Friday, July 12, 2002

Interview: Doug Pinnick of King's X

Despite a string of critically acclaimed albums and an exceptionally dedicated fan base, progressive metal trio King's X has never managed to find mainstream success.

Bassist and vocalist Doug Pinnick says that's OK with him, though.

"It was disappointing in the past, but now I realize I've lived a life of dreams," said Pinnick. "We're still here, and we're still respected. Hopefully, we'll be here forever, and you can't say that about a lot of bands."

When King's X first hit the scene in 1988, they were very different from the bumper crop of hard rock acts that were climbing the charts. Their music was more complex, mingling elements of hard rock, funk, soul and R&B with smooth, Beatles-esque vocal harmonies. For Pinnick, who classifies himself as a "person who has always been on the outside," being different was nothing new.

When King's X formed, there weren't a lot of black musicians playing hard rock and metal.

"In my high school years, I lived in the ghetto with my mother, and people would say, `Why are you playing that white boy music?'" he said. "But I always had Jimi Hendrix and Sly and the Family Stone to tell me it was OK."

Then, a couple of years ago, Pinnick admitted his homosexuality in an interview. For a few fans, particularly those who were attracted to the Christian overtones in much of King's X's music, it was hard to take. But Pinnick said most fans stood by him.

"The Christian fans don't accept it, but they say they still love me - and I've gotten a few hate letters from gay-bashers," he said. "But an overwhelming majority - almost all - of the King's X fans have e-mailed me and said they don't care. They're just proud I can stand up for myself and be honest, which is what they've always expected from me."

Those fans are one thing that has kept King's X going through nine albums and nearly 15 years. Pinnick said while their fan base may be smaller than some other bands, it's very passionate about King's X's music.

"Our family of King's X fans aren't the average hard rockers," he said. "I think that's why they stay forever. It's almost like they're addicted to it."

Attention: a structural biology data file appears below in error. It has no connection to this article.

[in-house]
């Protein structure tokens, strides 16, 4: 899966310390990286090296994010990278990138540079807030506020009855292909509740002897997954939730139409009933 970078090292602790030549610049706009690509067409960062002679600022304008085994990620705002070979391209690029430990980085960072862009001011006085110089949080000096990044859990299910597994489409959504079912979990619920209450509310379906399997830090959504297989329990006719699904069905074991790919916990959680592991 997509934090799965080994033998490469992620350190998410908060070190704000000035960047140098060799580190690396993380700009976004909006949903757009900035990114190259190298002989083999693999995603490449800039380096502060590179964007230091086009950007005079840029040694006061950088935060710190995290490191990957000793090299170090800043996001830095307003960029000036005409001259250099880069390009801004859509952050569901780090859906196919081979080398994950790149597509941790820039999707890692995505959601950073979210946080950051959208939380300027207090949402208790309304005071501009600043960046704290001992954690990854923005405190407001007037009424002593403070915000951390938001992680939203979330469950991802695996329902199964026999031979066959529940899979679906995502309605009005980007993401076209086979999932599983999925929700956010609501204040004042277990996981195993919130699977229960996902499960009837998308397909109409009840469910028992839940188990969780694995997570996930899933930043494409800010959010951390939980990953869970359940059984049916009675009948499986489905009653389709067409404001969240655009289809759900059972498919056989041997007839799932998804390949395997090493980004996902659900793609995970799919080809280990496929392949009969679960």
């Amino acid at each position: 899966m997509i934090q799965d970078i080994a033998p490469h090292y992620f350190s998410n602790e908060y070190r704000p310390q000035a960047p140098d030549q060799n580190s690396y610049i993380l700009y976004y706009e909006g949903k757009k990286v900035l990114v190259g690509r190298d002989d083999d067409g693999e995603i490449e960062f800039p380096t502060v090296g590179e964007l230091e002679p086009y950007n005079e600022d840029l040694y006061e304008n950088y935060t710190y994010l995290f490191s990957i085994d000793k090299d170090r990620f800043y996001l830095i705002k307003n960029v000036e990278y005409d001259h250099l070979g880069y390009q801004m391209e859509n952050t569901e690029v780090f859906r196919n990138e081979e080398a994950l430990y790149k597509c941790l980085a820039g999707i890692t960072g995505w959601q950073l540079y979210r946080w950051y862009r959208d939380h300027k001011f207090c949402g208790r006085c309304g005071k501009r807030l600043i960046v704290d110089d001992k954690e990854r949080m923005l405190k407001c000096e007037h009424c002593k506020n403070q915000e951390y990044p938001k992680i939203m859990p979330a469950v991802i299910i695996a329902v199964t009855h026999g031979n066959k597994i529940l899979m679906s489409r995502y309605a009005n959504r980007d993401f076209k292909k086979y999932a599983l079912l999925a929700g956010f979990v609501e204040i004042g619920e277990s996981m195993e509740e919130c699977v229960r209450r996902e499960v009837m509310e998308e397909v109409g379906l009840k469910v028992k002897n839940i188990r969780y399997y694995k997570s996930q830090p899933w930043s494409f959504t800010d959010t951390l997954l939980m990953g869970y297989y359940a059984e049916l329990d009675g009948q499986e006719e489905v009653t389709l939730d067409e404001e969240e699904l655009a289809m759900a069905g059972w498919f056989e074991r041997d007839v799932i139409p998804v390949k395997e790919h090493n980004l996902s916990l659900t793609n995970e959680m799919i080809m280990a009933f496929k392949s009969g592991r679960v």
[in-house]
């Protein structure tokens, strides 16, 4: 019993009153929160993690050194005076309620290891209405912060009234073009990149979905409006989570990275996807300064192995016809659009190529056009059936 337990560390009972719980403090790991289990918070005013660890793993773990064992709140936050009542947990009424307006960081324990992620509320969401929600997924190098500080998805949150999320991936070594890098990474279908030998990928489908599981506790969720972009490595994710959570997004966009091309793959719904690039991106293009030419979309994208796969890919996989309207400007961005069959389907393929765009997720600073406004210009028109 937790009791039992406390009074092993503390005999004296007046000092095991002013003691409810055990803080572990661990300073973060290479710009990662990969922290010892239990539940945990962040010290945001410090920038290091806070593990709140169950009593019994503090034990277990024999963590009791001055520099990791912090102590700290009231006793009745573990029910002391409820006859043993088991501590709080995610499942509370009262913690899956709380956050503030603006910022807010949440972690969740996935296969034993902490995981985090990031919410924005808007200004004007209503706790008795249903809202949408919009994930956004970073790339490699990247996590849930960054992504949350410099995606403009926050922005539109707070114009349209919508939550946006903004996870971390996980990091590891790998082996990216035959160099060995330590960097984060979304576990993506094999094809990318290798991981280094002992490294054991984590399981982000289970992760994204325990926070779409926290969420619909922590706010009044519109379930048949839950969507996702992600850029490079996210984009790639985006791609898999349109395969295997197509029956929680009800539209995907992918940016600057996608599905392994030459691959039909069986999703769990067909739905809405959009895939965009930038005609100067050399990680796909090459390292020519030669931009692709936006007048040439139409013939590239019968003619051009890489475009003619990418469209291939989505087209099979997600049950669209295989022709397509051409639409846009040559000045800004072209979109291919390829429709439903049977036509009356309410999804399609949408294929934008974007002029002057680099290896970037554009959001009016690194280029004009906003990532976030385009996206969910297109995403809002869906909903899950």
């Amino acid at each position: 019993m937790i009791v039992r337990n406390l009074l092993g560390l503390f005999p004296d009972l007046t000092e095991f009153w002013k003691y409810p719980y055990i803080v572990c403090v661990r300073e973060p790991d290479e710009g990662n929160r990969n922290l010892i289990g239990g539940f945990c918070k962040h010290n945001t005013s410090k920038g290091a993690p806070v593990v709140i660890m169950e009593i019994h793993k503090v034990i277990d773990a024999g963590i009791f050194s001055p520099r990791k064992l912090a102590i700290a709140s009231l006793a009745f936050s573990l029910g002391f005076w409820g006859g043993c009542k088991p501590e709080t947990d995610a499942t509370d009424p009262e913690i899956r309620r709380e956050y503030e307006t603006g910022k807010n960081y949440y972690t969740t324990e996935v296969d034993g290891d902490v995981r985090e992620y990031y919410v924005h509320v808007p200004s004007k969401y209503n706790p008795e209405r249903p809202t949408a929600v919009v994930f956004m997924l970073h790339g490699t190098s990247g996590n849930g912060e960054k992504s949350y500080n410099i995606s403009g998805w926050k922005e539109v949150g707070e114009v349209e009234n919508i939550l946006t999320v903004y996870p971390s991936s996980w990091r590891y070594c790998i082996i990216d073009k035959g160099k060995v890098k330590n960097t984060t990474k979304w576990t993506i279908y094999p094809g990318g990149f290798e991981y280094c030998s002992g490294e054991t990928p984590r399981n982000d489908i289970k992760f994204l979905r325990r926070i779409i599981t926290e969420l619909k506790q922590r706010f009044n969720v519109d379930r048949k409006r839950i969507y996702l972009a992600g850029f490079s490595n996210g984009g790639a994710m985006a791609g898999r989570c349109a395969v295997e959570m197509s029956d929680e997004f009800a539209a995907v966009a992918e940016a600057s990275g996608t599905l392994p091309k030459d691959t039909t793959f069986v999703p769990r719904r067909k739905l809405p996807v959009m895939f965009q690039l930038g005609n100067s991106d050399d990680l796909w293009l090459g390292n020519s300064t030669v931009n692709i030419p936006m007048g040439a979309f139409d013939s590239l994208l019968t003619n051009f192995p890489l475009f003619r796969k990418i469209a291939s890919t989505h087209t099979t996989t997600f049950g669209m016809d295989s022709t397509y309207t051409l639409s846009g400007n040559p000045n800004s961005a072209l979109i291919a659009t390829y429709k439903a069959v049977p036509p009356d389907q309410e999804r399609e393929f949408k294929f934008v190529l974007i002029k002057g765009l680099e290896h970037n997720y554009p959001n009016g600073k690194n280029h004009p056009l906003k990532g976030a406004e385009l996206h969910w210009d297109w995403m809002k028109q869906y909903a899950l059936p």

The fans have responded well on the band's first two trips through the U.S. in support of their 2001 release "Manic Moonlight." In the King's X tradition, the album is a bit different from their previous releases. Searching for inspiration, they used drum loops and some electronic sounds for the first time. Pinnick said fans are divided on the new sound.

"They're split pretty much down the middle," he said. "They either hated it or loved it, and very adamantly, too. They let us know what they thought."

Though the band is known for mixing things up, Pinnick said it's not intentional.

"It seems that most of our albums are different from the last one, and I have no idea why that happens," he said. "We just play our music and pour our hearts into it."

Pinnick said "Manic Moonlight" is his favorite King's X album so far, largely because it was a new experience for him. After the songs were written, he put down his bass and vocal tracks and then went on tour with his side project Poundhound. That left the rest of the production to bandmates Ty Tabor and Jerry Gaskill. Pinnick says it's like being able to hear something completely new from his own band.

"I just love the songs," he said. "I like it because I disassociated myself from it a little."

More recognition may be on the way for the band. They recently learned they'll be hitting the road with guitar maestro Joe Satriani and fellow prog-rockers Dream Theater at the end of the summer. To many, the pairing seems a match made in heaven, but Pinnick said he doesn't see much similarity.

"I don't think we have anything in common with the other bands, except that we all like complex music. But everyone feels this is something we need to do together," he said. "It's going to be fun. We're only playing for half an hour, but we get to play first and try to win a few new fans."

Beyond that, King's X will continue to tour relentlessly and make new music.

"We will continue to do this until something stops us," Pinnick said.

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